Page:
Some providers in Washington state are slated to receive twice as much vaccine this week, after ice and snow delayed last week’s shipments across the nation.
For some hospitals, “there is essentially going to be a double delivery,” said Cassie Sauer, of the Washington State Hospital Association (WSHA), adding that many facilities had already received delivery confirmations.
Sauer said hospitals were not slated for a large proportion of the overall state allocation for first doses this week or last and should be able to manage the influx.
“We’re confident, on the hospital side, we’re going to be able to work through our doses quite quickly,” Sauer said.
Shipping delays closed the four state-operated mass vaccination sites over the weekend, with most slated to open early this week, contingent on supply. Washington health officials told vaccine providers on Friday that it expected shipping backlogs to be resolved by this Wednesday. Some 6 million doses were delayed nationwide, according to a state update to providers.
In-person school for young Seattle kids won’t begin until “at least” March 8, district says
Still locked in negotiations with its teachers union, Seattle Public Schools announced Monday that in-person instruction for pre-K through first-graders and some students with disabilities won’t begin until “at least” March 8. That’s a week after the March 1 start date originally announced by the district, Washington state’s largest.
It’s unclear how realistic the new timeline will be. The Seattle Education Association (SEA) union, which represents 6,000 of the district’s school employees, including teachers, has said from the outset of bargaining that the district’s target date to reopen was not guaranteed. In a Monday statement, SEA said the district had not yet addressed concerns from educators currently working in person who say the district doesn’t have enough necessary personal protective equipment (PPE) and hasn’t followed safety protocols.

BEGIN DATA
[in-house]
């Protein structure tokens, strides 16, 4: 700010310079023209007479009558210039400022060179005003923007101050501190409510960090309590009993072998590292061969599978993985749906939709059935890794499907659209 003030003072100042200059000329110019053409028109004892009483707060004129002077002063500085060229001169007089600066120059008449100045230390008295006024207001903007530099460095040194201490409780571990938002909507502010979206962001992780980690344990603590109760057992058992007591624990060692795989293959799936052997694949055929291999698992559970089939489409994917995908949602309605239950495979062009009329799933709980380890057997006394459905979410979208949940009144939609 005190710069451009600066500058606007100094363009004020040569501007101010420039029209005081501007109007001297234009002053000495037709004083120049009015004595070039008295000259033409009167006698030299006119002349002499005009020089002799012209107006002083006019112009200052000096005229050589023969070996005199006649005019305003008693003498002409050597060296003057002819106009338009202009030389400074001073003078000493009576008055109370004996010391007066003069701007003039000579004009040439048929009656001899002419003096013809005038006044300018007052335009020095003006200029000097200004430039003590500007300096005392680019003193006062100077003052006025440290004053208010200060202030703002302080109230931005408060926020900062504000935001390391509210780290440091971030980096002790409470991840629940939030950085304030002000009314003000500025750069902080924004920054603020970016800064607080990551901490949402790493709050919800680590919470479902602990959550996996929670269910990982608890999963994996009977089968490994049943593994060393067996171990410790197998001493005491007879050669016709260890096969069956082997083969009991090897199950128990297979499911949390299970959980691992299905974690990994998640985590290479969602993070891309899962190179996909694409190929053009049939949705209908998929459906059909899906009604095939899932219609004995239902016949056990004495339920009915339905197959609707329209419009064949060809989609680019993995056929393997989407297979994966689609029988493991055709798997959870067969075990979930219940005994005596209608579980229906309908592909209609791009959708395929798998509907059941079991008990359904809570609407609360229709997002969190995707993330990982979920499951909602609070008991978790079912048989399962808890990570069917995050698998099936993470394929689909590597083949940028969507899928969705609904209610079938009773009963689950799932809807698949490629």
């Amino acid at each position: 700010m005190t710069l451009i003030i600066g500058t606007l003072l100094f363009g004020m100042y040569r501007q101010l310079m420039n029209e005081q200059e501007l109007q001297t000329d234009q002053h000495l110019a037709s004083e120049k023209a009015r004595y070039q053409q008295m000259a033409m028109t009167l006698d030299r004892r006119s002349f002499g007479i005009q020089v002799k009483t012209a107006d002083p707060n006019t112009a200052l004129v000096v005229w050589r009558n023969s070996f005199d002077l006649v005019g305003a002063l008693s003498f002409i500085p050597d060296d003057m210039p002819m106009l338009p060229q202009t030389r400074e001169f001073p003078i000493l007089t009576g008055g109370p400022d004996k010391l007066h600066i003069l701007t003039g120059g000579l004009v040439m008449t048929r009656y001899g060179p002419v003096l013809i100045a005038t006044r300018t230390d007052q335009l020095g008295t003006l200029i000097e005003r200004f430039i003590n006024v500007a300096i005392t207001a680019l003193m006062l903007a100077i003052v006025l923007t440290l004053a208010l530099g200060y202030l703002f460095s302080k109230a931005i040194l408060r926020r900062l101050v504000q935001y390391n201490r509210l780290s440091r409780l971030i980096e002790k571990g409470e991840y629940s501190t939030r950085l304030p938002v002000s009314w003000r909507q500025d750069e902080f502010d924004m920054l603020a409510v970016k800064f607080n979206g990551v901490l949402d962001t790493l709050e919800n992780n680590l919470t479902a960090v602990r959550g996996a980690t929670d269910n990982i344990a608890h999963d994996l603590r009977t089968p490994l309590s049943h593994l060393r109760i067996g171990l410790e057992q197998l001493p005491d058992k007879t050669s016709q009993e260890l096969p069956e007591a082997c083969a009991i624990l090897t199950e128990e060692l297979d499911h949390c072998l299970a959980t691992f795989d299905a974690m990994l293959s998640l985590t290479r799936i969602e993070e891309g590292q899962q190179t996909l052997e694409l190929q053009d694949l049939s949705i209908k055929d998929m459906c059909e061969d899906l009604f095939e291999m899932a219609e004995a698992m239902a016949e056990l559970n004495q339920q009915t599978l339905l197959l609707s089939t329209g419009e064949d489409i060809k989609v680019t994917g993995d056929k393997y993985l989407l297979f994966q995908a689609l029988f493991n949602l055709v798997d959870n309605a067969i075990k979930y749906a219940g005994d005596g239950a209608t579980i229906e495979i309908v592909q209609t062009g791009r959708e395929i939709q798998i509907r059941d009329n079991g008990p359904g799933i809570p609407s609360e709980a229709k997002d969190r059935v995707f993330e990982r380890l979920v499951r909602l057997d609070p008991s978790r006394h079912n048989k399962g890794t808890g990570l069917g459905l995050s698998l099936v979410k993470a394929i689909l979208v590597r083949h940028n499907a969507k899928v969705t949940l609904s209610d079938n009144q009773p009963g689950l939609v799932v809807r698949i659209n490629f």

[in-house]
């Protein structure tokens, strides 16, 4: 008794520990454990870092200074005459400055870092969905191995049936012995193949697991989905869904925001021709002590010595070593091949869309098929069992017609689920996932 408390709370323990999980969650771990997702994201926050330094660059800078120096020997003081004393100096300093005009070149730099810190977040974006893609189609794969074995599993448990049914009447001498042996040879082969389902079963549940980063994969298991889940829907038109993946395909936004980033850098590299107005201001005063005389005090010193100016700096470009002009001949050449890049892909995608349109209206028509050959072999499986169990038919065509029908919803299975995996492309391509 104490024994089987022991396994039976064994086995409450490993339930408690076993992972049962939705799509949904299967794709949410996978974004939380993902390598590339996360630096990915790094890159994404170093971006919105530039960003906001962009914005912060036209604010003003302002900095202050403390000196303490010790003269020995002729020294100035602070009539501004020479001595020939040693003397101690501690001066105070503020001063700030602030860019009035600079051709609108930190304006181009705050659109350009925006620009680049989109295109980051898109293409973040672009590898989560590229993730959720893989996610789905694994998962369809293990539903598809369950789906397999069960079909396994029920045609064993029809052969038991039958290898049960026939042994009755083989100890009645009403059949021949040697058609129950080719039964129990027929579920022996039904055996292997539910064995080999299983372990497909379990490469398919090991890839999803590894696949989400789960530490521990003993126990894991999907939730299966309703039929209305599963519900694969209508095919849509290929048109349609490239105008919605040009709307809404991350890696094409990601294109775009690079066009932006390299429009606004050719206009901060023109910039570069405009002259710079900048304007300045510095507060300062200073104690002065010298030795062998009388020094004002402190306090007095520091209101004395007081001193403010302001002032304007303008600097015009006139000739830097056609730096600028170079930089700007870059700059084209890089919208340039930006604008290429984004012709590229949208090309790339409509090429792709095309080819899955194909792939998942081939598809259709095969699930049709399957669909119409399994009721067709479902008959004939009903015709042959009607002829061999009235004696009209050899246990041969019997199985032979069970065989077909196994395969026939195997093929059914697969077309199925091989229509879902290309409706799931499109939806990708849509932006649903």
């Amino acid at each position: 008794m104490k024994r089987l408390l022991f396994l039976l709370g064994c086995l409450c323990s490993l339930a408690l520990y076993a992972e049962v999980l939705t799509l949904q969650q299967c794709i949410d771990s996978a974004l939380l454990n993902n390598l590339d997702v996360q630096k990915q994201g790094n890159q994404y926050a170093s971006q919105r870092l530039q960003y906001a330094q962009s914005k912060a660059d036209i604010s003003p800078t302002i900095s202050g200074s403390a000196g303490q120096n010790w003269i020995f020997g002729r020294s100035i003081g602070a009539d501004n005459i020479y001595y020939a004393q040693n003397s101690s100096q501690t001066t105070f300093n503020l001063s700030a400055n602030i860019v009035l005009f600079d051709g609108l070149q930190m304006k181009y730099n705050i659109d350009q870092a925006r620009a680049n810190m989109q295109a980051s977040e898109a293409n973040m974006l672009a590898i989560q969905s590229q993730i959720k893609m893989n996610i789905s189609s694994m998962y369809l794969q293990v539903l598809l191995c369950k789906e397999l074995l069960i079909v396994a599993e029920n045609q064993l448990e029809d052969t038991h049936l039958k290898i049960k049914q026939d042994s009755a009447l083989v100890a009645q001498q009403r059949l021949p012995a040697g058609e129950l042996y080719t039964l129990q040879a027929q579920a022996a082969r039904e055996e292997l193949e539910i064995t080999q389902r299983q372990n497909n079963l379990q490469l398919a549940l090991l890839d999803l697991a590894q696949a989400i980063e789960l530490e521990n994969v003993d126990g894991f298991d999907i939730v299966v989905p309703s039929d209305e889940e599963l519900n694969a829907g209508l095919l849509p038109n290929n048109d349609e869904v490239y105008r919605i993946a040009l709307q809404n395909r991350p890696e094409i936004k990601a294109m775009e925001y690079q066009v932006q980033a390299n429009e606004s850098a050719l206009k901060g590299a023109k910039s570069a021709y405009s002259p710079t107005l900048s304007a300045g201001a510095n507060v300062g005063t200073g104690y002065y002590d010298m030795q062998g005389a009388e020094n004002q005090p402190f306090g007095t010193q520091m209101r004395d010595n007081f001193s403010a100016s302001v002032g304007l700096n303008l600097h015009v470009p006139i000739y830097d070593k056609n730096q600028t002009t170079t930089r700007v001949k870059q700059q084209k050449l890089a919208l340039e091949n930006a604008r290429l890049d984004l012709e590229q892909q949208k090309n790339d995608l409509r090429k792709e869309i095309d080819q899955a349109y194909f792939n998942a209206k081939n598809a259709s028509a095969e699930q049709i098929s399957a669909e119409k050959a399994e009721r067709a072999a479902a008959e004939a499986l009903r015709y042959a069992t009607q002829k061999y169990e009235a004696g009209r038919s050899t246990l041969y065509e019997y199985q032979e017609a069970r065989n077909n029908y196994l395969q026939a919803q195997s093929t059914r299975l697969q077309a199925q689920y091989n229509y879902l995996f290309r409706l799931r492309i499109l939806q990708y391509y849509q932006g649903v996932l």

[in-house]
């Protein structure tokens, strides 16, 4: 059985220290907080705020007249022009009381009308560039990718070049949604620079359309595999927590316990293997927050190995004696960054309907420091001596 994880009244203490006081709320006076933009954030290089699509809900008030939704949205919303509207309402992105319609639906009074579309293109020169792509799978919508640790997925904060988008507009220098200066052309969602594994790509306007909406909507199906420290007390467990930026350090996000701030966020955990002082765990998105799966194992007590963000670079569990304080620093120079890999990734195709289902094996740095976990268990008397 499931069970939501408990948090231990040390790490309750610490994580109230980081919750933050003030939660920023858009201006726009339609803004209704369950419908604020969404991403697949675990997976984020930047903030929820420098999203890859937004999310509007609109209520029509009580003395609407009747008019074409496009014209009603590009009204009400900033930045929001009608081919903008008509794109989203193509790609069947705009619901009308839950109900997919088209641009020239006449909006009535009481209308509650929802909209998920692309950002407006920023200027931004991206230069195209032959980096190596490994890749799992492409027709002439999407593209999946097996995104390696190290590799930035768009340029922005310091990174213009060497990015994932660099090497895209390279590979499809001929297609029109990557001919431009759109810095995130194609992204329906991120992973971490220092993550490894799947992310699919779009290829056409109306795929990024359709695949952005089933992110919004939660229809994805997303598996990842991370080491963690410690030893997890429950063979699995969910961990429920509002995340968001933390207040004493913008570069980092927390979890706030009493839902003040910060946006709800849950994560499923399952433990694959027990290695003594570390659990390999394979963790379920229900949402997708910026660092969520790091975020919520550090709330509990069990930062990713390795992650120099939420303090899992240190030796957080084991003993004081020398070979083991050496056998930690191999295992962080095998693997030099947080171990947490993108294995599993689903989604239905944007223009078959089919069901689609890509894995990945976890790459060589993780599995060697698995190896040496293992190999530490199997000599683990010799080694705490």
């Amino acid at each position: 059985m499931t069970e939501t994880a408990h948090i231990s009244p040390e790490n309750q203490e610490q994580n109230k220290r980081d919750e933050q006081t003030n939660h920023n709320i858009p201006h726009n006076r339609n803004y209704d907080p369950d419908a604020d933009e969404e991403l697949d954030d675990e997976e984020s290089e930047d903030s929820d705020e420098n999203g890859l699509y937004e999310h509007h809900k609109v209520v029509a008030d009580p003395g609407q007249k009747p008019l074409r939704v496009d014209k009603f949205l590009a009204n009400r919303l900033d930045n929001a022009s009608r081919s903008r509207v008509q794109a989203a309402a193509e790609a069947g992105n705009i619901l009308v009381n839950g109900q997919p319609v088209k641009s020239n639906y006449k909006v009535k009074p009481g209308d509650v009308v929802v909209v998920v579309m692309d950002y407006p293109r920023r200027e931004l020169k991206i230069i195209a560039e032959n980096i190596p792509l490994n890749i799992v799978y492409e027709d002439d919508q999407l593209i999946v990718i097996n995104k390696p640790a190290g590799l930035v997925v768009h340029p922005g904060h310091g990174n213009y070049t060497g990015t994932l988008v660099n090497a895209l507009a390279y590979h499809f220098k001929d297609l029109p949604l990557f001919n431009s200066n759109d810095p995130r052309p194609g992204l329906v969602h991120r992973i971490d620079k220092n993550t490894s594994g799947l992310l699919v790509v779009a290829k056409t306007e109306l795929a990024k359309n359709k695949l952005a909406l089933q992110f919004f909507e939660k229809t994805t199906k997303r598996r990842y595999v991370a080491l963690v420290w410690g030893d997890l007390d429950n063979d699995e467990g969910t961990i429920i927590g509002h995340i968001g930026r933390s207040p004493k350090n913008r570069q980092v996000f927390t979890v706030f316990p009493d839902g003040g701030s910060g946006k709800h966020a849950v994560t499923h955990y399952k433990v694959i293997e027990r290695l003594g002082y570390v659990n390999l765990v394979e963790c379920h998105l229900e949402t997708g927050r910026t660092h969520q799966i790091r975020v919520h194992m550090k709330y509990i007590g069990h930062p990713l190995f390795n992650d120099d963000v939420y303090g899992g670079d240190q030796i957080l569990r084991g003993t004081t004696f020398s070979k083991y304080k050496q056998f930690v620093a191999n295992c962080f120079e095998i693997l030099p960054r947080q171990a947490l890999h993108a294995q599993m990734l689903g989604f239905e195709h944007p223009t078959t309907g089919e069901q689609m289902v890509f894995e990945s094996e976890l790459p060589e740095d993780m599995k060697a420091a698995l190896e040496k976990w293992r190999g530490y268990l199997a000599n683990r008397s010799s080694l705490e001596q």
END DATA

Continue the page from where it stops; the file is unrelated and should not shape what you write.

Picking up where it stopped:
“We understand the desire to get students back to in-person learning — many of us are parents of SPS students too and as educators we miss seeing our students in person,” the statement said. “SEA’s bargaining team is working tirelessly to reach an agreement with SPS as quickly as we can, but we’re unwilling to cut corners on safety precautions in order to meet arbitrary deadlines.”
Seattle Public Schools officials sought to speed up the process by bringing a mediator into the discussion. But the union officials say they are “making progress” and don’t see a need to bring a mediator to the table.
State confirms 509 new coronavirus cases and 35 new deaths
The state Department of Health (DOH) reported 509 new coronavirus cases and 35 new deaths on Monday.
The update brings the state's totals to 334,962 cases and 4,857deaths, meaning that 1.4% of people diagnosed in Washington have died, according to the DOH. The data is as of 11:59 p.m. Sunday. Tallies may be higher earlier in the week because new state data isn’t reported on Sundays and COVID-related deaths aren’t reported on the weekends.
In addition, 19,110 people have been hospitalized in the state due to the virus — 77 new hospitalizations. In King County, the state's most populous, state health officials have confirmed a total of 83,071 COVID-19 diagnoses and 1,370 deaths.